Iraq: Dire winter conditions expose shocking gaps in humanitarian assistance for thousands displaced
A lack of coordination and major gaps in humanitarian assistance is causing untold hardship for many of the 900,000 people displaced by the conflict in Iraq who are sheltering in the Kurdistan Region of Iraq (KRI), said Amnesty International.
Delegates from the organization who have just returned from a visit to the KRI found that many displaced people lacked basic items they need to survive the winter such as blankets, warm clothes and heating. Thousands are living in poorly equipped camps or informal settlements in dire conditions.
“There are shocking gaps in the humanitarian response. As a result, scores of people are living in ill-equipped camps or buildings with no walls and no shelter from the cold, wind or rain. Children are running around in thin clothes in the freezing cold. In some camps, toilets and clean water are inadequate. In some non-camp settings they are lacking entirely. As winter continues the situation is likely to get far worse,” said Khairunissa Dhala, Refugee Rights Advisor at Amnesty International.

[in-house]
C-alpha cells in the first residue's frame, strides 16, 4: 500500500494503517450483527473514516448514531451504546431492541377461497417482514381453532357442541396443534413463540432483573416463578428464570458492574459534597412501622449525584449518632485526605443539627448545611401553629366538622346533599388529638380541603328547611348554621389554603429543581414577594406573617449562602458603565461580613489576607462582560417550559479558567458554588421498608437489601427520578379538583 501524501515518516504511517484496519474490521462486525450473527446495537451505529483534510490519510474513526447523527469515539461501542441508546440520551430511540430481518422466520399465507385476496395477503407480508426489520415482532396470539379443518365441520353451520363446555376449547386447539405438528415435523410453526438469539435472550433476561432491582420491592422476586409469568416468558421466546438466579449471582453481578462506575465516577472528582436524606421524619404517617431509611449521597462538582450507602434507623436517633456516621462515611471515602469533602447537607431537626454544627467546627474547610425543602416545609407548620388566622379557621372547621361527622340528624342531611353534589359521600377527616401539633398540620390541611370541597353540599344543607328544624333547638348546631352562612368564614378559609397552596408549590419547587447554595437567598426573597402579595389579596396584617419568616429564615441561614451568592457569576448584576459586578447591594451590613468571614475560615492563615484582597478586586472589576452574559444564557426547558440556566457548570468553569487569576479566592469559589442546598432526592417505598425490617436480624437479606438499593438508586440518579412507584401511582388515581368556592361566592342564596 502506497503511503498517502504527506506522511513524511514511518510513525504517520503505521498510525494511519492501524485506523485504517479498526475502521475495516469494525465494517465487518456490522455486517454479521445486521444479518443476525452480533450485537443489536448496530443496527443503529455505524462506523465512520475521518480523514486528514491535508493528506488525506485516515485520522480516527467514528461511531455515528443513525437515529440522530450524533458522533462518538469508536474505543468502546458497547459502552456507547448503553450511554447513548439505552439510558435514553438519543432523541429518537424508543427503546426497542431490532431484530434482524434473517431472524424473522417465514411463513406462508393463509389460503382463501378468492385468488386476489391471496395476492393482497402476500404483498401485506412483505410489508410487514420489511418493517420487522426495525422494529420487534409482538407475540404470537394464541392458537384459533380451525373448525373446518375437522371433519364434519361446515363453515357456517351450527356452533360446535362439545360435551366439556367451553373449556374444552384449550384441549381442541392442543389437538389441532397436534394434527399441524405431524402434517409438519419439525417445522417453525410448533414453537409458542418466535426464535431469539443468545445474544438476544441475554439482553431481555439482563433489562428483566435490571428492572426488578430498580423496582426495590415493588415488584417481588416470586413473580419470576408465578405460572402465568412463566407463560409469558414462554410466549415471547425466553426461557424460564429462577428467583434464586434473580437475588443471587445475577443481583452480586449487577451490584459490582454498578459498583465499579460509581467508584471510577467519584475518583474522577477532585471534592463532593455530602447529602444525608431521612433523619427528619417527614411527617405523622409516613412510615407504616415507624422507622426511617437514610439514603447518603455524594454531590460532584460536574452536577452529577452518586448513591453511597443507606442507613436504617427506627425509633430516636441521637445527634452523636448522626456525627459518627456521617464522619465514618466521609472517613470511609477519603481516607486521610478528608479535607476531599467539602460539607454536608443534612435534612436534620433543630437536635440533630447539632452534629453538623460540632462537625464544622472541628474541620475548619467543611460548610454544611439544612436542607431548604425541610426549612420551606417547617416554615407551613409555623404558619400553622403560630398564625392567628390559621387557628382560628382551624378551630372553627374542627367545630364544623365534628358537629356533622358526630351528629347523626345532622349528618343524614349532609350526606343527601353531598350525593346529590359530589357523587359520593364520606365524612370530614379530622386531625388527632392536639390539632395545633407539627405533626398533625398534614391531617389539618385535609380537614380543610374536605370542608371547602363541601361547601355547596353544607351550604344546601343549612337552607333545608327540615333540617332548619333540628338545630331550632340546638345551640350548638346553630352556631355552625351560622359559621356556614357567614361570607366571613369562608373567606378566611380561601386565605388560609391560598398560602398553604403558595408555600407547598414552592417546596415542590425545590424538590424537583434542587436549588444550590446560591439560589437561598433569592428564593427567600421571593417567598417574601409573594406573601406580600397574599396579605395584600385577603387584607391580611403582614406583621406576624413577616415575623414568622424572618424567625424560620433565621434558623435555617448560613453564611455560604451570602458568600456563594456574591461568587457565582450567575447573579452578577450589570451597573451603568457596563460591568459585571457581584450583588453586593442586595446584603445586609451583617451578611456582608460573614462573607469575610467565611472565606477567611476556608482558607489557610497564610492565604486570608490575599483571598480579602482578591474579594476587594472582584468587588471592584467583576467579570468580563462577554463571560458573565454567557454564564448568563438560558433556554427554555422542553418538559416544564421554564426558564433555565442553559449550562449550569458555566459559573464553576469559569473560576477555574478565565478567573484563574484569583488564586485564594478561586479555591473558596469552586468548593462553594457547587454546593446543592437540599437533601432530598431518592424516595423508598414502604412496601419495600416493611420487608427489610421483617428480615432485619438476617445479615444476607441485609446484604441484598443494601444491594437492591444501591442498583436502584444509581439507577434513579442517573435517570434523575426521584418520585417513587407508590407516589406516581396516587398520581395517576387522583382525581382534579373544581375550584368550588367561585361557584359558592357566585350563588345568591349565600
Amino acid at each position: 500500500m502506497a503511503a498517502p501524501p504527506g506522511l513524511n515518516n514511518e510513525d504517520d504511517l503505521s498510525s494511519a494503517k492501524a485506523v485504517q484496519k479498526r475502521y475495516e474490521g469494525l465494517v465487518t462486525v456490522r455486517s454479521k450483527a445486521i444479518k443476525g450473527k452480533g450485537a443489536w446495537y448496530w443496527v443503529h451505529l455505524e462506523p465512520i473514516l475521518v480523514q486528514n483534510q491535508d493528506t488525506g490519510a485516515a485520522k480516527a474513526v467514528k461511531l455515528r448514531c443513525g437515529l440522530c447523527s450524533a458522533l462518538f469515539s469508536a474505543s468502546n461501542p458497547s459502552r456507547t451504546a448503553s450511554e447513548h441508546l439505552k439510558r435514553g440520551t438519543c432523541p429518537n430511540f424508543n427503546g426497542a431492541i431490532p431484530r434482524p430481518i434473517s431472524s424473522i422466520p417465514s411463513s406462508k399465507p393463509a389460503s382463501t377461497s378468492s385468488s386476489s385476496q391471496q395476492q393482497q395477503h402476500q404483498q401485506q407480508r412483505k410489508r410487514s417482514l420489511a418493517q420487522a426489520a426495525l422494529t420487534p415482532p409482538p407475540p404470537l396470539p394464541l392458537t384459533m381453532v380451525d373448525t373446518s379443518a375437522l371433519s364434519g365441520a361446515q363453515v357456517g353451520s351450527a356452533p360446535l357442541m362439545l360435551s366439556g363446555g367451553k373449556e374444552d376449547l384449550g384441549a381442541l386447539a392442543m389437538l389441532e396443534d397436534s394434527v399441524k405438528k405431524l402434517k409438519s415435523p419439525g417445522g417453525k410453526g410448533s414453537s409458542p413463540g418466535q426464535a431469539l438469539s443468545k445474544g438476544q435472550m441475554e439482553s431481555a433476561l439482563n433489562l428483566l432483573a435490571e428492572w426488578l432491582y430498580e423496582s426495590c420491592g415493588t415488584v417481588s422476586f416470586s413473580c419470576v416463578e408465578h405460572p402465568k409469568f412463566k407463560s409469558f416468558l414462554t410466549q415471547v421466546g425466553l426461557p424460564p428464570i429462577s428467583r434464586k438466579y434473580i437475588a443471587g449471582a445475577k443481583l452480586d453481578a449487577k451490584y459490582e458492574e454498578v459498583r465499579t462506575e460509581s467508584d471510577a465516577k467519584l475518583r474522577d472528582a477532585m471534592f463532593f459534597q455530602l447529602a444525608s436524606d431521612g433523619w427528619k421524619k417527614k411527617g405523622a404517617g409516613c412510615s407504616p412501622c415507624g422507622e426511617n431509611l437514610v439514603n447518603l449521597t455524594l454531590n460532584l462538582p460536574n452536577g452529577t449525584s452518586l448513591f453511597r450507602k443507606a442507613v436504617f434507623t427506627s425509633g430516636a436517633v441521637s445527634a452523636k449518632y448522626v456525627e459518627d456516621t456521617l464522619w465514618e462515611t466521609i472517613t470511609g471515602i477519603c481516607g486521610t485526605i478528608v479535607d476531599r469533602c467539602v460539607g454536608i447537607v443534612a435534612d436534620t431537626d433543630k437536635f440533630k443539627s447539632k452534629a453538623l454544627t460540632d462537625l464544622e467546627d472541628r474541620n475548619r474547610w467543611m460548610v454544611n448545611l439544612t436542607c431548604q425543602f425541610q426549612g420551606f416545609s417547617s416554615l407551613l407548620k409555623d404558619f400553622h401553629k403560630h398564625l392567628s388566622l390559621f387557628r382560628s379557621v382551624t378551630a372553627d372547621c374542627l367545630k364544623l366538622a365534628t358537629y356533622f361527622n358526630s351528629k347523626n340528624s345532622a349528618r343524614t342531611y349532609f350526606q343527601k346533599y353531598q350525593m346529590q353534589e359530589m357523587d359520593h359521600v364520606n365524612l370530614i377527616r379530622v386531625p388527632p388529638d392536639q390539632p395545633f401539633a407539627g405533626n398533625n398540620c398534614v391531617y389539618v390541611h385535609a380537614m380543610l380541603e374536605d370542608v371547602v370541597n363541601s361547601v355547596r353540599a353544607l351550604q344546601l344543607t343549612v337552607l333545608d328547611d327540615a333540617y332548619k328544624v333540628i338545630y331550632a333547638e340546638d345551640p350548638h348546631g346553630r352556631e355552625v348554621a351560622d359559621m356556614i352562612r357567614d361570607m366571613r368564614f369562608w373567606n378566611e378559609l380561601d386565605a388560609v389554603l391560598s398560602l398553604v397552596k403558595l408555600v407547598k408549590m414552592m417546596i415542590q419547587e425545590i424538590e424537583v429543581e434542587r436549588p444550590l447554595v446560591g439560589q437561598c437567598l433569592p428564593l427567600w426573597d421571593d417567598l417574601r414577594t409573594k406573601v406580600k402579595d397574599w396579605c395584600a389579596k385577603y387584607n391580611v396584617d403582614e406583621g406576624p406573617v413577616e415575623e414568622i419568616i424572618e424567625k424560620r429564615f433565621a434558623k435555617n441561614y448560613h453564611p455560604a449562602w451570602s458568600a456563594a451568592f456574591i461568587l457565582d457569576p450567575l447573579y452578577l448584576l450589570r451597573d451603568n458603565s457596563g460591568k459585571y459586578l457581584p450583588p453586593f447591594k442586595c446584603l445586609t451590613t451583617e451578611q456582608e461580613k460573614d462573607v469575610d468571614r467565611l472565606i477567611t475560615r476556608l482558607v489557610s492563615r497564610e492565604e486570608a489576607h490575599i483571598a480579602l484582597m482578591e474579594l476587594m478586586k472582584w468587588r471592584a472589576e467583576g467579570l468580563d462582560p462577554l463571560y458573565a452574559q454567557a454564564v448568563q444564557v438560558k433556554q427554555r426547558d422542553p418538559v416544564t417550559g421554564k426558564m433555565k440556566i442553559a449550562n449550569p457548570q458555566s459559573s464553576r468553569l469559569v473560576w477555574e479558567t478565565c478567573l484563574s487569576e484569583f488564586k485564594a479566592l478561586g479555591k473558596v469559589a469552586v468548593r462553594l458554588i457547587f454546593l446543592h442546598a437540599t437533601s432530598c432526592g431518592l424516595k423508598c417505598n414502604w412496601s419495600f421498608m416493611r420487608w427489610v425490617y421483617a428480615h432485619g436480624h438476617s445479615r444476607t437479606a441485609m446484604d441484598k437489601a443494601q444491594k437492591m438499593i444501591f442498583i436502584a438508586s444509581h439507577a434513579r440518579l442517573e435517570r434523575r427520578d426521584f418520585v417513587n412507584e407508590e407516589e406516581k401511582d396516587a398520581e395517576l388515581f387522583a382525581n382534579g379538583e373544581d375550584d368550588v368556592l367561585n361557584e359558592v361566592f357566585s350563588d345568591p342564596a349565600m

“The international community and Kurdistan Regional Government must urgently make concerted efforts to ensure assistance to those sheltering inside or outside of camps in order to avert a fully-fledged humanitarian disaster.”
The Kurdistan Regional Government (KRG) has made some efforts to provide emergency accommodation and services to those displaced. However the response by the international community has been slow and overall, humanitarian assistance is not sufficient to meet the essential needs of displaced people.
Funding shortfalls are severe. The United Nation’s (UN) 2014-2015 Strategic Response Plan for Iraq has only been 33 per cent funded. The portion of the budget covering shelter and other basic items has so far only been 23 per cent funded. Several UN projects are currently funded only until March 2015.
“With little prospect for the displaced to return home soon, better funding, planning and coordination are needed to properly support those suffering the most,” said Khairunissa Dhala.
Around 120,000 internally displaced people are currently living in 12 camps run by humanitarian agencies or the KRG in Dohuk governorate. However, the camps’ capacity is insufficient to host the whole IDP population. The majority are scattered in hundreds of informal settlements in building sites, community centres and other locations. Others are in private accommodation.